Home > Student Loans > Student Loan Burden Can Snowball, Crippling Borrowers

Comments 0 Comments

These days, the average college graduate leaves school with tens of thousands of dollars of student loan debt, and now it seems that all those financial obligations can linger for years or more, and force many into credit trouble.

The way in which American college graduates are required to pay their student loan obligations relatively soon after graduation is often the cause of instances of delinquency and default, according to an investigation from the Columbus Dispatch, which examined 394 random cases from the roughly 16,000 suits brought against student loan defaulters by the federal government since 2007. Current data show that about 13.4 percent of student loan debtors who were scheduled to begin repayments in 2009 had defaulted by 2011, and millions of people across the country have been in default for several years.

Of the cases brought against borrowers, about 73 percent were filed a decade after the delinquency lapsed into default, and nearly one-third brought against those who had been in default for 20 years, the report said. In these cases, the borrower owed a median debt of $8,100. But of that amount, more than half was made up of compounded interest and fees, rather than their loan principal.

“Interest and fees start compiling and building way beyond what people borrowed, and that’s what makes this problem so traumatizing,” U.S. Rep. Hansen Clarke, a Democrat from Michigan who introduced a student-loan forgiveness bill, told the newspaper. “Student debt is the next big financial bubble to burst. The system needs to be changed to help people deal with this debt.”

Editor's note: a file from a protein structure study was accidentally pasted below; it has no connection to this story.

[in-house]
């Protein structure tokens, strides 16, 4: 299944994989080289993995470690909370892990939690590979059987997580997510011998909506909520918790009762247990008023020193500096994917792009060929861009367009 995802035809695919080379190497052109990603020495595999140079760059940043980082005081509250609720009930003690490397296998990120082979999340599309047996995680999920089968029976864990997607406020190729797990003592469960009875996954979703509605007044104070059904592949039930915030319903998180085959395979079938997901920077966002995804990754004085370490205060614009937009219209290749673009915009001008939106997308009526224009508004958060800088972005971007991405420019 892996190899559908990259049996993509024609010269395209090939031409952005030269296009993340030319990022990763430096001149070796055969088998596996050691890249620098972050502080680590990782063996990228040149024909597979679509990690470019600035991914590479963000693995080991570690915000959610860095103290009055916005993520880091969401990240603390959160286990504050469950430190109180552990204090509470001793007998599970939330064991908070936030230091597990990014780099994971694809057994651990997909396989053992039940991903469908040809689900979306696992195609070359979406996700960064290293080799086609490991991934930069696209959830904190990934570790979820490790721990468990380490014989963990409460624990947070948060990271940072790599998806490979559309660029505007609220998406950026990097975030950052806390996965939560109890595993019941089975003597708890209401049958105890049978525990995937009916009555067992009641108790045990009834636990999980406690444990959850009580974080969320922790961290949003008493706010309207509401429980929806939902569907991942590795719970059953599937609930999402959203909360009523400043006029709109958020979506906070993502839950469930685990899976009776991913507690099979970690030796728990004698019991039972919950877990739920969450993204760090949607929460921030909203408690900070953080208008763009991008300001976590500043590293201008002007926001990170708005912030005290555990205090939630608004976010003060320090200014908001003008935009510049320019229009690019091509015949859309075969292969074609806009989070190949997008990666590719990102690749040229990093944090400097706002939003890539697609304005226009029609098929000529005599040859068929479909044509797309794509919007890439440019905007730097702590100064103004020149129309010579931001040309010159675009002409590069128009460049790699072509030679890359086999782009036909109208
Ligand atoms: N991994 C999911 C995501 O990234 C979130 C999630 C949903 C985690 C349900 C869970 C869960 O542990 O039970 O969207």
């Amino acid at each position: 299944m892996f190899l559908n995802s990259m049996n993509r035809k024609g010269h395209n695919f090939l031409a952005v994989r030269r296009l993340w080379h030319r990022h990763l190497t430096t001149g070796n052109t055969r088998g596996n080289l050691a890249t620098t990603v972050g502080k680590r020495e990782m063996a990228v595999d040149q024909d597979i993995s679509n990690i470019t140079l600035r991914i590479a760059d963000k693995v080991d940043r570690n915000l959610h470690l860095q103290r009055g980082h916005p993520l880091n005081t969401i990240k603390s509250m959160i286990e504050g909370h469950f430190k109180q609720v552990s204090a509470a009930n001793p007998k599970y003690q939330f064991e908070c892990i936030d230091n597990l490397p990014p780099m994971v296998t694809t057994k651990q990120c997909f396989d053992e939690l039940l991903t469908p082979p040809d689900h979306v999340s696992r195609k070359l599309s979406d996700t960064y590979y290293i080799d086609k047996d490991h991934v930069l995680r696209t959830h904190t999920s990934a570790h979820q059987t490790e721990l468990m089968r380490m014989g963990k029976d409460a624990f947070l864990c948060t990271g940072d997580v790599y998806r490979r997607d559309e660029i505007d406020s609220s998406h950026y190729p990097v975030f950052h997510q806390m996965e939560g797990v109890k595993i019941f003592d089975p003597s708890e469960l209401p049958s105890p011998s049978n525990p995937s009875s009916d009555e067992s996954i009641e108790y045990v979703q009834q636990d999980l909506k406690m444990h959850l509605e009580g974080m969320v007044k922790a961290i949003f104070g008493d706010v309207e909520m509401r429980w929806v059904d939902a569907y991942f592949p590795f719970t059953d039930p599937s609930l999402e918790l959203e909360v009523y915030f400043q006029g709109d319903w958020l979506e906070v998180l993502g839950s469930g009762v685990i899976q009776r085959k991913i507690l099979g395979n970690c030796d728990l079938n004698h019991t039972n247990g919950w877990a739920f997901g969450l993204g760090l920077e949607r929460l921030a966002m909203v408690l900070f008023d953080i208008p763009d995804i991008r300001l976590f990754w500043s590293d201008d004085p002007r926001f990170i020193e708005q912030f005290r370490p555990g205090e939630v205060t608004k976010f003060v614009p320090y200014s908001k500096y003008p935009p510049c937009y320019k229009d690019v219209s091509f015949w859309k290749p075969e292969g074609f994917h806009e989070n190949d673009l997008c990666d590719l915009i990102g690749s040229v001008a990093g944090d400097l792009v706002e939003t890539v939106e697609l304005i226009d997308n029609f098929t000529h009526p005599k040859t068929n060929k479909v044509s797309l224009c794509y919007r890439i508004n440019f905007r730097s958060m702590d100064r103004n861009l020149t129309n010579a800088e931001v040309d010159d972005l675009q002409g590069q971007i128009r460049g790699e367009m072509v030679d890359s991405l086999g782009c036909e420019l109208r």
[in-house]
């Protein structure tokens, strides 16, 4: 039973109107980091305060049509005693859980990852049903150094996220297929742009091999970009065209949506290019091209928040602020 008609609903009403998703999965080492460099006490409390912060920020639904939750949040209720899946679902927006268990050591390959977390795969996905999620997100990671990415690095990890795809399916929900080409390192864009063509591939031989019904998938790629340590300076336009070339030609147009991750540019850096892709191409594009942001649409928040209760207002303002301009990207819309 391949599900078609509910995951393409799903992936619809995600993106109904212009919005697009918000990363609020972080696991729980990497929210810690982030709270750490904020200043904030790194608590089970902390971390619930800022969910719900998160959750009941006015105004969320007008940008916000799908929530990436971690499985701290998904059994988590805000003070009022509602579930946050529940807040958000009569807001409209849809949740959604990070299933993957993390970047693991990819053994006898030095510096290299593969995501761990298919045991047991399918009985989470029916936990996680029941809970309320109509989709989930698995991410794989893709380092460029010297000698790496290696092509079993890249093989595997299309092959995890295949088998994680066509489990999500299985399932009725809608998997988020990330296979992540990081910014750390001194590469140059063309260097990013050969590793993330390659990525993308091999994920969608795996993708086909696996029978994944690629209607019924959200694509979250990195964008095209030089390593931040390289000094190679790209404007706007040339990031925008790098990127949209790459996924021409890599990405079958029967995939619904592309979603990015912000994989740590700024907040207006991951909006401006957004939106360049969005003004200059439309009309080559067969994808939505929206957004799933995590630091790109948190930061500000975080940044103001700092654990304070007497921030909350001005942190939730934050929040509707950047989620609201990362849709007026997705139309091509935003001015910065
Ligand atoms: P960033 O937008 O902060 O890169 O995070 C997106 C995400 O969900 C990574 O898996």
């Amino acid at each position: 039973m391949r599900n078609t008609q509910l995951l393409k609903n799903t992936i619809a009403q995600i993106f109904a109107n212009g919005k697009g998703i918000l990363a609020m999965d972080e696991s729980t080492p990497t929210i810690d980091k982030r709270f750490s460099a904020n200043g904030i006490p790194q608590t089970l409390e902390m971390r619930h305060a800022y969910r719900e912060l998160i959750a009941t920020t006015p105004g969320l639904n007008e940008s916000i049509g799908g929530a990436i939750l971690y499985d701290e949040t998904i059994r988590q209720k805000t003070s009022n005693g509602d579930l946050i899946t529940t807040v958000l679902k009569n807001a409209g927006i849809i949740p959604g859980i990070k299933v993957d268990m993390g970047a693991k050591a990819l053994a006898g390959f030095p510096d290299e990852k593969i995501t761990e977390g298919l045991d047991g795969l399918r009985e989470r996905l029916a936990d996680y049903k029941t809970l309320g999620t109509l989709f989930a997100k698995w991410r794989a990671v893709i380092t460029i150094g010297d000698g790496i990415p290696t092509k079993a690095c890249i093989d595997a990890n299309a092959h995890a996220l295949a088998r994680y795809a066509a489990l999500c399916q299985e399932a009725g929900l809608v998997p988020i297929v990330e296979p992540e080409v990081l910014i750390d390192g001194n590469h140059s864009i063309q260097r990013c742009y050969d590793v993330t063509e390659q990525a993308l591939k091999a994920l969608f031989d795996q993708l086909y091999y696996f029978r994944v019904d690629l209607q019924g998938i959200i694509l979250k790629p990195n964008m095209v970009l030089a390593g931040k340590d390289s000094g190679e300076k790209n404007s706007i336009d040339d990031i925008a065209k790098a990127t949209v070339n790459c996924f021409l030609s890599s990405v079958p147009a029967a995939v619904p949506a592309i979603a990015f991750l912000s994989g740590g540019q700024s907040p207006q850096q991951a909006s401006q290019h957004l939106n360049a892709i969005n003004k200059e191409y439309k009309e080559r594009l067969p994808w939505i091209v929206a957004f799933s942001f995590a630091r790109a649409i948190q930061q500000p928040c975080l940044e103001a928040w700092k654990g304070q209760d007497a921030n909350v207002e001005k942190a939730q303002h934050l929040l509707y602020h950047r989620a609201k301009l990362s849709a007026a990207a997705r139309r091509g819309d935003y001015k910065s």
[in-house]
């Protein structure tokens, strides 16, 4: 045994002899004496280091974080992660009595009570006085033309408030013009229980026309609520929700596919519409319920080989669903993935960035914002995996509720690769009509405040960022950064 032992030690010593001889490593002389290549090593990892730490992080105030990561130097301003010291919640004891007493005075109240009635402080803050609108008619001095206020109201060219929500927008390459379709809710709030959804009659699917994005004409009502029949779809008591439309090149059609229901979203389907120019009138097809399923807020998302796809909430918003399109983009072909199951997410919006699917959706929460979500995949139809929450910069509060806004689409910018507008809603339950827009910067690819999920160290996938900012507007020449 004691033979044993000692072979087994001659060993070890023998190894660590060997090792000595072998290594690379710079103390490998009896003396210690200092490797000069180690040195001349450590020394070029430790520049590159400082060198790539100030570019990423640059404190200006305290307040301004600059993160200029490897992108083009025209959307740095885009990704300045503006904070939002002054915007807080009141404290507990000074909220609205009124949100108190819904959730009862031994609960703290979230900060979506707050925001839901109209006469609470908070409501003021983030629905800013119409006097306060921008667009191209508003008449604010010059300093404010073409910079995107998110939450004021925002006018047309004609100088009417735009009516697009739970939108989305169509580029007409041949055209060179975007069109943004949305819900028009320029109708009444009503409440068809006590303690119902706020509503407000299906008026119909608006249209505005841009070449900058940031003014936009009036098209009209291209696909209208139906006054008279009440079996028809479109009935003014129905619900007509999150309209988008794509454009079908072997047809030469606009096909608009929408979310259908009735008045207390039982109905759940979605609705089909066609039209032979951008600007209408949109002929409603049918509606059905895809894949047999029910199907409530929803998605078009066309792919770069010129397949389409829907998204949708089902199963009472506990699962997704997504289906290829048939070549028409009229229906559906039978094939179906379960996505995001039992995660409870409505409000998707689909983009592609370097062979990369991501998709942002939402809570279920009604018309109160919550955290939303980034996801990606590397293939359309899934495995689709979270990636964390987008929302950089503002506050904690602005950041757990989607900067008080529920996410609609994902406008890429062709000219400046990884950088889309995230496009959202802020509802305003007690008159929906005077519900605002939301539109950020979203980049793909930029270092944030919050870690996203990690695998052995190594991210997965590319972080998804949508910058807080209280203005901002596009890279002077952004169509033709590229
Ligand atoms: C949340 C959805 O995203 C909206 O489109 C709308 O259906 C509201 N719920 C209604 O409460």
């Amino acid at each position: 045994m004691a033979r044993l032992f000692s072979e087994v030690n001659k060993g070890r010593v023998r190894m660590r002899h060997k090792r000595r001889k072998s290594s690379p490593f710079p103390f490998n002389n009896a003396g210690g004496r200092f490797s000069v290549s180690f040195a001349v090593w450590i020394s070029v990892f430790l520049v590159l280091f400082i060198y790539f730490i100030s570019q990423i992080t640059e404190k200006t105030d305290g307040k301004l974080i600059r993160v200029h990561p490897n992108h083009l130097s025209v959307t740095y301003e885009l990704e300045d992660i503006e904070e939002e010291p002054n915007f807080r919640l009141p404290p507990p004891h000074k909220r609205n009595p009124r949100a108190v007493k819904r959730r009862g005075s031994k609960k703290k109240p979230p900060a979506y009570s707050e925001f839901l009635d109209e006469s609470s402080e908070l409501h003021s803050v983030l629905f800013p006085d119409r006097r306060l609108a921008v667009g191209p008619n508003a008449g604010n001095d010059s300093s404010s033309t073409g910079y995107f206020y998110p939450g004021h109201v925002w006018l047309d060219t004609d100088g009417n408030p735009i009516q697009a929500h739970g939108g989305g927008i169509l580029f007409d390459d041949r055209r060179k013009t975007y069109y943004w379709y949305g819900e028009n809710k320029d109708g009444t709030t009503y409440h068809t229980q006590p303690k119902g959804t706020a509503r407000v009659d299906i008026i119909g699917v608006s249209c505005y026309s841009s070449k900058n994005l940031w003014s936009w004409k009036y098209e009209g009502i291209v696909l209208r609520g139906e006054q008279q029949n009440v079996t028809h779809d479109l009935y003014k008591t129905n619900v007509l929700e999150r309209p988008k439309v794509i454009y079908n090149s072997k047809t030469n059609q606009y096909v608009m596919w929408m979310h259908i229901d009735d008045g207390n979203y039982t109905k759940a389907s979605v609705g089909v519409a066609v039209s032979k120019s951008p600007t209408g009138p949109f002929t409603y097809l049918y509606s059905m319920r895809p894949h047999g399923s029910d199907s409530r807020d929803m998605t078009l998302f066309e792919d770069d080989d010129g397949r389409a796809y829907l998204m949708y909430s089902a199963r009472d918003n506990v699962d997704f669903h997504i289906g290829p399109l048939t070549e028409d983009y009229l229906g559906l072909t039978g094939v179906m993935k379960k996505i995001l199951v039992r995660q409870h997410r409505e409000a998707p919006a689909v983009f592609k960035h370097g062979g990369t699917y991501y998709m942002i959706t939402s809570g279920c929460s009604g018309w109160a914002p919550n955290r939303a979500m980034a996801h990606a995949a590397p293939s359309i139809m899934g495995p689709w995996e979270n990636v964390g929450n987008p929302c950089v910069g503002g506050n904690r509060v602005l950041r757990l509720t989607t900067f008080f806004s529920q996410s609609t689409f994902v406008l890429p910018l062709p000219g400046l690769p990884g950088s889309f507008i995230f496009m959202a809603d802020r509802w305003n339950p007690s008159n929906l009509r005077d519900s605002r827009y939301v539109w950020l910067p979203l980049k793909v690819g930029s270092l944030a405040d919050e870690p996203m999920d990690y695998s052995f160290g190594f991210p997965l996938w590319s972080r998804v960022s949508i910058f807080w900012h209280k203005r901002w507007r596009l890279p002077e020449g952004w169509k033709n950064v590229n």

Worse for these defaulted borrowers is that in nearly all cases, student loan debt is not affected by a bankruptcy filing, the report said. Of the more than 72,000 bankruptcy filings made across the country in 2011, just 29 people were able to discharge even part of their student loan debt.

Often, these student loans are owed in addition to the other accounts a young adult might have, such as an auto loan or outstanding credit card bills. These obligations can exacerbate the ability of a borrower to meet all their bills on time and in full, particularly with unemployment rates for recent college graduates still stubbornly high.

Image: Donkey Hotey, via Flickr

Comments on articles and responses to those comments are not provided or commissioned by a bank advertiser. Responses have not been reviewed, approved or otherwise endorsed by a bank advertiser. It is not a bank advertiser's responsibility to ensure all posts and/or questions are answered.